1 month ago - Thursday 8/4/22 - 9:36:40 PM EST (GMT-5)
But you'd also have to bring up how without religion there'd be no science (Islamic Golden Age, Christian monasticism and it's contribution to natural philosophy, and even things like Isaac Newton's mysticism) and how the dogma guess both ways, and how sometimes it's warranted (intelligent design) and sometimes it's not (big bang theory).

On the political end of the spectrum you would also have to talk about how religion within politics is usually a means of manipulation, not doctrine or religious practice. The politics of the crusades, for insurance. You also couldn't leave out the religious contributions to both sides of abolition of slavery, the labor movement, and civil rights.

Plus you still wind up with the same problem where minority religions won't get good play in most cases. Like there's not many, if any positive examples of Norse paganism that you can point to (largely
1 month ago - Thursday 8/4/22 - 9:40:02 PM EST (GMT-5)
because nobody knows how it was practiced when it was prevalent) but there's one really bad black mark on it's recent history where you don't really have any positive examples to offer.
1 month ago - Thursday 8/4/22 - 10:13:40 PM EST (GMT-5)
On Thursday 8/4/22 - 9:36:40 PM Kepi wrote:
But you'd also have to bring up how without religion there'd be no science


Sorry but that is completely not true. Science limits itself to the empirical verifiable evidence, framing and testing hypotheses and would have continued without any religious interference.

Religion believes in a supernatural agent with no evidence the claim is true. Religious people believed Thor was the God of thunder and lightning but science determined religions were wrong. Religion has often slowed the advancement of science and is still doing so. The attempt to introduce Intelligent Design in high school science class rooms is an example.
1 month ago - Thursday 8/4/22 - 10:32:05 PM EST (GMT-5)
It's 100% true. Where do you think they got the staff to do science before the late 1800's? Occasionally you'd get some rich guys that would rather do science than get drunk, bang eachother's wives and have sword fights about it, but they were statistically rare. The primary source of labor in history was the monastic community. I mean River Bacon, Franciscan monk, is credited with the development of the scientific method in the early 1200'and for about 600 years the people who had the tools and, more importantly, the time to engage in science were monks. In the Renaissance, you had some rich guys who did it, but still they weren't really running the show until the late 1800's. And most of your breakout renaissance and enlightenment era polymaths were educated almost entirely by monks and clergy.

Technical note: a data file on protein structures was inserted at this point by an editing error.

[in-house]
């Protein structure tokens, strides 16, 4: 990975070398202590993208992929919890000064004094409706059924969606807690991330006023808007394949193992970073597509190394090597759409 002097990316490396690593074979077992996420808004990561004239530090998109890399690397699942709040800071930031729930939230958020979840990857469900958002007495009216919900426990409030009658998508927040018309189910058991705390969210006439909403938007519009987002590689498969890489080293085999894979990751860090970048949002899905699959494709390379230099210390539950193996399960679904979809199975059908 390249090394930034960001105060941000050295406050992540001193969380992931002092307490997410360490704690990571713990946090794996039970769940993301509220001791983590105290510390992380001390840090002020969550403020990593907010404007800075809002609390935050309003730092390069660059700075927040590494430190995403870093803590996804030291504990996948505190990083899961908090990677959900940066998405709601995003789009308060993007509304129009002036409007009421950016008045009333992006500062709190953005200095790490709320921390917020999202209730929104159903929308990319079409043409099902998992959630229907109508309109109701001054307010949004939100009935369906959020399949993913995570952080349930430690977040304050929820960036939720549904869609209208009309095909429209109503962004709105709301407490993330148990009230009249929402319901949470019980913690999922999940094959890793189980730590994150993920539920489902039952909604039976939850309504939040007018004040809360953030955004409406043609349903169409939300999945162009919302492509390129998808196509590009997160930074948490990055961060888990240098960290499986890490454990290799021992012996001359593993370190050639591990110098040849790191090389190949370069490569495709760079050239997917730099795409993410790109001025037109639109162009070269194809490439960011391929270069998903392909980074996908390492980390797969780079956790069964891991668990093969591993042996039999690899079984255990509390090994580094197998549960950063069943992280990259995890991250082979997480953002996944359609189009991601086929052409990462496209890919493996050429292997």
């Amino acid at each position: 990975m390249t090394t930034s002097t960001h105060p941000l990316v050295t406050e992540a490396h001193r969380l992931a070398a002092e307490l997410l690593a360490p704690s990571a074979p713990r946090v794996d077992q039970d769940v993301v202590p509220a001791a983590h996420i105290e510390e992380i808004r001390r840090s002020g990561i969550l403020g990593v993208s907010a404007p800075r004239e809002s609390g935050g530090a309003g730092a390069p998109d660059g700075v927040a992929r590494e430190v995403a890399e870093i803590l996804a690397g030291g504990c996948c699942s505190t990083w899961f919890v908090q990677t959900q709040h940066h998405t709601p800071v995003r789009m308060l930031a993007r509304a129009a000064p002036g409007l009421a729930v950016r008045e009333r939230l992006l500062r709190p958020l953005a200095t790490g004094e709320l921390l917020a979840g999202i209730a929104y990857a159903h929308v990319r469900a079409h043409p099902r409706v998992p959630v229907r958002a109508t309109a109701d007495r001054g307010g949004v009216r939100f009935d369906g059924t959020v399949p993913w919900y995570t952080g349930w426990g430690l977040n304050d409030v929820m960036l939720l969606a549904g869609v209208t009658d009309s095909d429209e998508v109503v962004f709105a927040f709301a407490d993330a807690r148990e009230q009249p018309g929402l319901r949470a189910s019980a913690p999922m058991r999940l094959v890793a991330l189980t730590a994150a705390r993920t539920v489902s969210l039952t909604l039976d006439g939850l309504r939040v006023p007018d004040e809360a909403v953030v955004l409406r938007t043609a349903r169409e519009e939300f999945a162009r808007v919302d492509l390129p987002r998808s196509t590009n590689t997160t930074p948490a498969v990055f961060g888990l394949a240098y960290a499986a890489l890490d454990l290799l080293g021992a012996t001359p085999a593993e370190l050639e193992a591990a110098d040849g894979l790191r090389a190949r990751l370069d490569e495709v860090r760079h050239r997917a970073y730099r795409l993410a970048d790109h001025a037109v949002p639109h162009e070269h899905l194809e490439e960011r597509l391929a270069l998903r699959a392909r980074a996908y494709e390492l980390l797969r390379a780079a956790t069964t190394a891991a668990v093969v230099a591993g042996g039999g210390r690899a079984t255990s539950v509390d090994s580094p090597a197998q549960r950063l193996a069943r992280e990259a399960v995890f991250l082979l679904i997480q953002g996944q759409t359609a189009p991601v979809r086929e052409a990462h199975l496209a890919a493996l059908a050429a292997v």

I mean shxt, the biggest theory governing the creation of the universe was developed
1 month ago - Thursday 8/4/22 - 10:38:08 PM EST (GMT-5)
by a priest and decried by established modern scientists (including Albert Einstein) as being the church trying to insert theology into science. It took a couple decades for the Big Bang Theory to catch on. Gregor Mendel was the monk that developed or initial understanding of genetics.

The church is still pretty instrumental in the world of science, and pretty intent on abiding by the rules. The only place you've really seen a strong, staunch anti-science attitude coming from religion is usually fringe religious groups with a heavy handed political agenda.
1 month ago - Thursday 8/4/22 - 10:49:49 PM EST (GMT-5)
The problem with your assertion is there is no evidence that science would not have developed without religion.

Yes, religion helped in developing theories but they also fought against science when it went against religious beliefs as I gave an example of Copernicus.

Science would have been just fine without religion and most likely progressed faster without religious interference.
1 month ago - Thursday 8/4/22 - 11:12:01 PM EST (GMT-5)
On Thursday 8/4/22 - 10:49:49 PM Atia wrote:
The problem with your assertion is there is no evidence that science would not have developed without religion.


There's absolutely evidence in the labor practices of all non-clergy and non-monastic people at the time that science was developed. And for about 600 years prior, the church was busy preserving the knowledge that laid the foundations for science. Before science, before universities, the repository of knowledge in Europe was created and maintained by the church. Even if there has been a scientific revolution at the same time, without the church we'd be thousands of years behind.